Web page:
You can use the Enable-LocalUser cmdlet to enable local user accounts via PowerShell, including the administrator account. Here’s how to do it.

  1. Press Win + X to open the WinX menu.
  2. Click on Windows Terminal (Admin).
  3. Windows Terminal will open in Windows PowerShell. If not, click the down-arrow icon in the toolbar and select Windows PowerShell . Alternatively, press Ctrl + Shift + 1 to select PowerShell.
  4. In the PowerShell terminal, type the following command and press Enter to execute:
                              Enable-LocalUser -Name “Administrator”
  5. When the command is executed, it will enable the administrator account.
  6. To disable the administrator account using PowerShell, use the following command:
                              Disable-LocalUser -Name “Administrator”

4. Enable Hidden Admin Account in Local Security Policy

If you are a system administrator, you can use the Security Policy snap-in to enable or disable the administrator account. It is a handy utility designed to manage security policy settings in Windows.

Note that, Local Security Policy is not available in Windows 11 Home edition.

  1. Press Win + R , type secpol.msc , and click OK to open Local Security Policy.
  2. Expand the Local Policies folder and then click on Security Options.
  3. In the right pane, right-click on Account: Administrator account status and select Properties .
  4. Select Enabled in the Local Security Setting tab. If you want to disable the account, select Disabled .
  5. Click Apply and OK to save the changes.
  6. The new administrator account should be available for use on the logon screen.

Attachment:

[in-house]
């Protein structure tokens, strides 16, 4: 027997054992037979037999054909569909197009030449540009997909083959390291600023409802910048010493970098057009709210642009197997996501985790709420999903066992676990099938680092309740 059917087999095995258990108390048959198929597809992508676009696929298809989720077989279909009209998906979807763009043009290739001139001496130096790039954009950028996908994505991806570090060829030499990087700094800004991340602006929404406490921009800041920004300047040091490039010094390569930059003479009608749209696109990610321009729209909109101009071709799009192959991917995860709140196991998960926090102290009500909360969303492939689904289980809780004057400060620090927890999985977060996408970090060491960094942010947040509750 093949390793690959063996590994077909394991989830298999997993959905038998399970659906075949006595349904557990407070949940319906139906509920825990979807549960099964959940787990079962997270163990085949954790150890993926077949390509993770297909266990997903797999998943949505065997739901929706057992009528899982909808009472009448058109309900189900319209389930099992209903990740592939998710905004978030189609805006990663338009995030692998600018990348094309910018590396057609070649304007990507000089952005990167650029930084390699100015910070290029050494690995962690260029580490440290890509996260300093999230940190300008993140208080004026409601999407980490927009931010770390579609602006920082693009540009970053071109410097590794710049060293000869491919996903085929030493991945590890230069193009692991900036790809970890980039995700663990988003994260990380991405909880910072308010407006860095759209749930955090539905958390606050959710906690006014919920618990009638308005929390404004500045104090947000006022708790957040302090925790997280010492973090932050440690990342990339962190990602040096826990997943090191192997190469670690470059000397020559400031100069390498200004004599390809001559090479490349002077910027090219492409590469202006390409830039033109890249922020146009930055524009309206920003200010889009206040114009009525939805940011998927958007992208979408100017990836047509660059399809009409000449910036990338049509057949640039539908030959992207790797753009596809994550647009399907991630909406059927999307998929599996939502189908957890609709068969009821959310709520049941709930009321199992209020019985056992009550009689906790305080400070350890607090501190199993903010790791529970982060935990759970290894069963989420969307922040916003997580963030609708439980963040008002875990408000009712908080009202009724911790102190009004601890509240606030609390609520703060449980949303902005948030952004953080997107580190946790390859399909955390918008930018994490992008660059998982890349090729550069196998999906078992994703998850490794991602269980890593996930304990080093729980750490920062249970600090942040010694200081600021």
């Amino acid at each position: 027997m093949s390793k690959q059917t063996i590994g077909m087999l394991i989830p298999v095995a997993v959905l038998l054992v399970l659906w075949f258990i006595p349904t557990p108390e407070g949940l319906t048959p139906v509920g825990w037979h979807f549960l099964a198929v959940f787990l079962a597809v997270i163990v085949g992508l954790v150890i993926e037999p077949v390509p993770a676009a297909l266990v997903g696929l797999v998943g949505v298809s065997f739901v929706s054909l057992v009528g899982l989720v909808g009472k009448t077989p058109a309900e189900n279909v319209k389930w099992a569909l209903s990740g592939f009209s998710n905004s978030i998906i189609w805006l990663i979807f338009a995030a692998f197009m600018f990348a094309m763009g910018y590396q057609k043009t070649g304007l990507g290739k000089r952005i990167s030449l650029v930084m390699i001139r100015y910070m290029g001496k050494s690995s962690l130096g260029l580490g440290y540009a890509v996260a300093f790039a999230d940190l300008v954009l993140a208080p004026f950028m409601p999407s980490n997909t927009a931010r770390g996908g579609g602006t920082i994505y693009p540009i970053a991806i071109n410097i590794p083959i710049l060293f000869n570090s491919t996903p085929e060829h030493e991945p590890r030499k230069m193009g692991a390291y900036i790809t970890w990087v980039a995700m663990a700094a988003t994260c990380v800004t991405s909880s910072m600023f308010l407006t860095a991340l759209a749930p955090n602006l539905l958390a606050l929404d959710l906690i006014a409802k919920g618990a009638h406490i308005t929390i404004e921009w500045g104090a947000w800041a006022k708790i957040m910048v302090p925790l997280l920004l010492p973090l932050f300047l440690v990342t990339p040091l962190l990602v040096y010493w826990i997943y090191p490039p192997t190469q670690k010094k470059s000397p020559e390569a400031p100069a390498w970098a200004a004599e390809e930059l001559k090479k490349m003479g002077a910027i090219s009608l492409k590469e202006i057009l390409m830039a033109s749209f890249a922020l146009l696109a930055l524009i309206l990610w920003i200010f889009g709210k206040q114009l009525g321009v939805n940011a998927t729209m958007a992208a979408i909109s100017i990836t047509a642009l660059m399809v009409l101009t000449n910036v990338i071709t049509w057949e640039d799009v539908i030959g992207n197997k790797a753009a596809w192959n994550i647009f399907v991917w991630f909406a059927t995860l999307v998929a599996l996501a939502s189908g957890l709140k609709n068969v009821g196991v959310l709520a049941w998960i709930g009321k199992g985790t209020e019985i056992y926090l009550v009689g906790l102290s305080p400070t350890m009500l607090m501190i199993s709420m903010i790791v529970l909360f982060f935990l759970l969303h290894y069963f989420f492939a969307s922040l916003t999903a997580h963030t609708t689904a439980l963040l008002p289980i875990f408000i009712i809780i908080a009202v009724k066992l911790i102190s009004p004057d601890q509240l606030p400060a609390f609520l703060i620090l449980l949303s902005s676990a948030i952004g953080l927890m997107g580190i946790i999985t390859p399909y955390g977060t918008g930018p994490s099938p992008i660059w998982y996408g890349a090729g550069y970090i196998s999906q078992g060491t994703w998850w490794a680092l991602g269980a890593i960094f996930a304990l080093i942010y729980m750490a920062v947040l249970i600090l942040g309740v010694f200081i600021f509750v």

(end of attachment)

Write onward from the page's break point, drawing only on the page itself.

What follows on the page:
How to Enable Built-in Administrator Account When You Cannot Sign-In to Windows 11

To enable the built-in Administrator account, you must be logged in with a standard admin account. If you are locked out of your PC, you can enable it using Command Prompt at boot.

You can access Command Prompt at boot via Windows Recovery Environment. Here is how to do it.

  1. Power on your PC and wait for the login screen to appear.
  2. Click the Power button in the bottom left corner. While holding the Shift key, press the Restart button. Click Restart anyway if prompted by Windows. Windows will now start in Windows Recovery Environment.
  3. In the Choose an option screen, open the Troubleshoot option.
  4. Next, go to Advanced options > Command Prompt.
  5. In the Command Prompt window, type the following command and press Enter to open Registry Editor:
  6. In the Registry Editor, select the HKEY_LOCAL_MACHINE key.
  7. Next, click on File (in the toolbar) and select Load Hive.
  8. When the Explorer window opens, click on This PC.
  9. Next, navigate to the following location:
  10. Here, locate and select the SAM file and click Open .
  11. In the Load Hive dialog, type REM_SAM and click OK .
  12. In the Registry Editor, navigate to the following location:
  13. In the right-pane, right-click on the F binary value and select Modify .
  14. Under the Value data column, locate 00000038 . Then, change the value 11 to 10 and click OK . This will enable the Administrator account in Windows 11.
  15. Close the Registry Editor and the Command Prompt window.
  16. In Windows Recovery Environment, click on Continue to startup Windows.

Using the Hidden Windows 11 Administrator Account

Whether you want to sail through the setup after a fresh install or gain access to your computer after being locked out, the built-in admin account is a useful backup option.

However, it is recommended to disable the account once you have completed the intended task to prevent a data breach, theft, and other security risks.